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Publication numberUS7274258 B2
Publication typeGrant
Application numberUS 11/222,400
Publication dateSep 25, 2007
Filing dateSep 8, 2005
Priority dateSep 8, 2005
Fee statusPaid
Also published asCN1929295A, CN100466462C, US20070052479
Publication number11222400, 222400, US 7274258 B2, US 7274258B2, US-B2-7274258, US7274258 B2, US7274258B2
InventorsChih Wei Wang
Original AssigneeIndustrial Technology Research Institute
Export CitationBiBTeX, EndNote, RefMan
External Links: USPTO, USPTO Assignment, Espacenet
Dynamic bias circuit for a radio-frequency amplifier
US 7274258 B2
Abstract
A dynamic bias circuit for an RF amplifier is provided to overcome the drawbacks of conventional bias circuits. The dynamic bias circuit of the present invention is best used for an RF amplifier having an FET amplifying transistor. It automatically raises the DC bias point as the input power increases. As a result, the saturation of output power in the pinch-off region can be avoided. This dynamic bias circuit not only improves the operating characteristics of the RF amplifier, such as high operating efficiency and high-linearity output power, but also consumes zero power in its internal circuitry. Furthermore, it has a simple circuit structure with very few circuit components and a reduced chip area. It can thus be easily integrated into an amplifier to achieve a cost reduction.
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Claims(8)
1. A bias circuit for use with a radio-frequency (RF) amplifier having an amplifying transistor, said bias circuit dynamically adjusting its DC output voltage based on the power of an input signal received by said RF amplifier and changing the operation current of said RF amplifier, said RF amplifier having an input port and an output port, said input port being for receiving said input signal and said output port being for transmitting an amplified signal, an output terminal of said bias circuit being connected to said input port of said RF amplifier, said input port of said RF amplifier being a controlling electrode of said amplifying transistor, and said bias circuit comprising:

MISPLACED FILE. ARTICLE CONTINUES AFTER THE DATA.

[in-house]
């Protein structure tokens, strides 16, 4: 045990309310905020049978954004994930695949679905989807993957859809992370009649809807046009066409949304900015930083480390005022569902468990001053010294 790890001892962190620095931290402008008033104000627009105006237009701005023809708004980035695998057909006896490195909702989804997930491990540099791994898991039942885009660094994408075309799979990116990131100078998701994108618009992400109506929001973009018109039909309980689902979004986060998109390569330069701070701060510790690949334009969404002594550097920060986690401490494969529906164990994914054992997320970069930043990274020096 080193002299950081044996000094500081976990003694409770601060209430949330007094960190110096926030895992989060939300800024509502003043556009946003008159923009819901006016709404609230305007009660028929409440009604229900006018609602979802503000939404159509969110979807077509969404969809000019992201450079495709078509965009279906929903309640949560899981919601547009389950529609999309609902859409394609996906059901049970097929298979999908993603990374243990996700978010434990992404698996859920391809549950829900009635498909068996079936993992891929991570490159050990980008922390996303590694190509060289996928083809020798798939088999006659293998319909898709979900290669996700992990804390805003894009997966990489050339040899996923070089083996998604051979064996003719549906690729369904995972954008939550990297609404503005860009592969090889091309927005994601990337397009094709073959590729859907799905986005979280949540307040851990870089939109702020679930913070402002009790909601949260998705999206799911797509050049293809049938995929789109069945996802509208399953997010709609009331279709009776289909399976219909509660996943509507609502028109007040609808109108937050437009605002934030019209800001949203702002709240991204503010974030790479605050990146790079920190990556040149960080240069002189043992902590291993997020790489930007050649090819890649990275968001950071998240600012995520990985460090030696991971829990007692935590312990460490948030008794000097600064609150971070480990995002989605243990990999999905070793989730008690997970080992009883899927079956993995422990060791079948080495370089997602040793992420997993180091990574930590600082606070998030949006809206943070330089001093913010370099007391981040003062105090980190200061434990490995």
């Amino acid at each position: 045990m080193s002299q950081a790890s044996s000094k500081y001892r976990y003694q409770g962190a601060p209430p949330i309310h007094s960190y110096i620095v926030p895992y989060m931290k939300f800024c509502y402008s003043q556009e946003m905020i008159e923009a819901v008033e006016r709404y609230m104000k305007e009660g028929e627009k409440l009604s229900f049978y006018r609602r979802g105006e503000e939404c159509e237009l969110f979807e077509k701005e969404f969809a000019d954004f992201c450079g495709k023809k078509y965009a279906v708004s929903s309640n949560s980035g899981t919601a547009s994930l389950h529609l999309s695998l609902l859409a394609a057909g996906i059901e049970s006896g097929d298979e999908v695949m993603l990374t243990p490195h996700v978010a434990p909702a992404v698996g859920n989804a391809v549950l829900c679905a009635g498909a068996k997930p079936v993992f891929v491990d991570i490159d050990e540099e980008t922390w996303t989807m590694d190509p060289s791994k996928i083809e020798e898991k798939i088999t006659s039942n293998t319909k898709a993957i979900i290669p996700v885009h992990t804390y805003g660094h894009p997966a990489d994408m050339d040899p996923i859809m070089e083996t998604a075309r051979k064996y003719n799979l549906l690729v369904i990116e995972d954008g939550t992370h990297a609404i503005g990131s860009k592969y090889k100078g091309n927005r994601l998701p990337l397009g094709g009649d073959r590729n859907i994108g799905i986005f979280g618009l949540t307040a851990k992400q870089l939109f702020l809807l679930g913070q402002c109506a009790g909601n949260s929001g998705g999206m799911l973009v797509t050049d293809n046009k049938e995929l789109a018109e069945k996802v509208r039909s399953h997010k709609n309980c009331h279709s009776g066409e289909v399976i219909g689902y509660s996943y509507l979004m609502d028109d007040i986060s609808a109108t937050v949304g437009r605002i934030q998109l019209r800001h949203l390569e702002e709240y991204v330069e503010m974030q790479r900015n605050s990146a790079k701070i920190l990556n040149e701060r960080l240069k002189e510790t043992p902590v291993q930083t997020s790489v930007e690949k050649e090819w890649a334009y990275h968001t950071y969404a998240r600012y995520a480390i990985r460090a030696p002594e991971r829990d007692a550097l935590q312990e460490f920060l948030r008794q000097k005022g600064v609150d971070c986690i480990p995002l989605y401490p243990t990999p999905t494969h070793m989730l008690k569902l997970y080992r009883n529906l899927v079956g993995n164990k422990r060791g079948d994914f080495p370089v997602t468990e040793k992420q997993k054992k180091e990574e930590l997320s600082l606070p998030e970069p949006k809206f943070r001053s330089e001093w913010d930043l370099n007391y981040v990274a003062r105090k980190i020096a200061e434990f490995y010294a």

an active device having the same I-V characteristics as a diode, wherein a cathode of said active device is said output terminal of said bias circuit and is connected to said controlling electrode of said amplifying transistor;
a DC voltage source having one of its two terminals grounded; and
a coupling device used to control the magnitude of a leaked signal that is coupled to said input signal, and said bias circuit being driven by said leaked signal and drawing no DC operating current;
wherein a first side of said coupling device is connected to an anode of said active device, and a second side of said coupling device is connected to the ungrounded terminal of said DC voltage source.
2. The bias circuit as claimed in claim 1, wherein said amplifying transistor is a field-effect-transistor (FET) and said controlling electrode is the gate electrode of said FET.
3. The bias circuit as claimed in claim 1, wherein said active device is a diode.
4. The bias circuit as claimed in claim 1, wherein said active device is a bipolar transistor having its base electrode and collector electrode electrically connected together.
5. The bias circuit as claimed in claim 1, wherein said active device is an FET transistor having its gate electrode and drain electrode electrically connected together.
6. The bias circuit as claimed in claim 1, wherein said bias circuit further comprises a capacitor, said capacitor is connected between said coupling device and a ground terminal as a ground path for high-frequency signals.
7. A bias circuit for use with a radio-frequency (RF) amplifier having an amplifying transistor, said bias circuit dynamically adjusting its DC output voltage based on the power of an input signal received by said RF amplifier and changing the operation current of said RF amplifier, said RF amplifier having an input port and an output port, said input port being for receiving said input signal and said output port being for transmitting an amplified signal, an output terminal of said bias circuit being connected to said input port of said RF amplifier, said input port of said RF amplifier being a controlling electrode of said amplifying transistor, and said bias circuit comprising:
an active device having the same I-V characteristics as a diode, wherein a cathode of said active device is said output terminal of said bias circuit and is connected to said controlling electrode of said amplifying transistor;
a DC voltage source having one of its two terminals grounded;
a coupling device used to control the magnitude of a leaked signal that is coupled to said input signal, and said bias circuit being driven by said leaked signal; and
a capacitor connected between said coupling device and a ground terminal as a ground path for high frequency signals;